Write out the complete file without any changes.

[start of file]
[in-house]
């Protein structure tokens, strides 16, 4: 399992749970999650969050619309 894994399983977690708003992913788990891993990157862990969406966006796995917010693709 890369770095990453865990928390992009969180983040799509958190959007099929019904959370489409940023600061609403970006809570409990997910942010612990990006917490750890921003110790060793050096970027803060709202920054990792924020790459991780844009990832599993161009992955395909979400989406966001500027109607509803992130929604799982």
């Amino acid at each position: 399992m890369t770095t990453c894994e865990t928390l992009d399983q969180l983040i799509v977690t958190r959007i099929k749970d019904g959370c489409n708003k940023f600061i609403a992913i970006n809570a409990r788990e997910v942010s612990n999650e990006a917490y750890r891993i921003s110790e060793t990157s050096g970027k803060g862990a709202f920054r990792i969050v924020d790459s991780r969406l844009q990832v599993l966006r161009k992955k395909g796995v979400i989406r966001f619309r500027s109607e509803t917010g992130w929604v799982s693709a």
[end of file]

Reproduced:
[in-house]
């Protein structure tokens, strides 16, 4: 399992749970999650969050619309 894994399983977690708003992913788990891993990157862990969406966006796995917010693709 890369770095990453865990928390992009969180983040799509958190959007099929019904959370489409940023600061609403970006809570409990997910942010612990990006917490750890921003110790060793050096970027803060709202920054990792924020790459991780844009990832599993161009992955395909979400989406966001500027109607509803992130929604799982």
């Amino acid at each position: 399992m890369t770095t990453c894994e865990t928390l992009d399983q969180l983040i799509v977690t958190r959007i099929k749970d019904g959370c489409n708003k940023f600061i609403a992913i970006n809570a409990r788990e997910v942010s612990n999650e990006a917490y750890r891993i921003s110790e060793t990157s050096g970027k803060g862990a709202f920054r990792i969050v924020d790459s991780r969406l844009q990832v599993l966006r161009k992955k395909g796995v979400i989406r966001f619309r500027s109607e509803t917010g992130w929604v799982s693709a």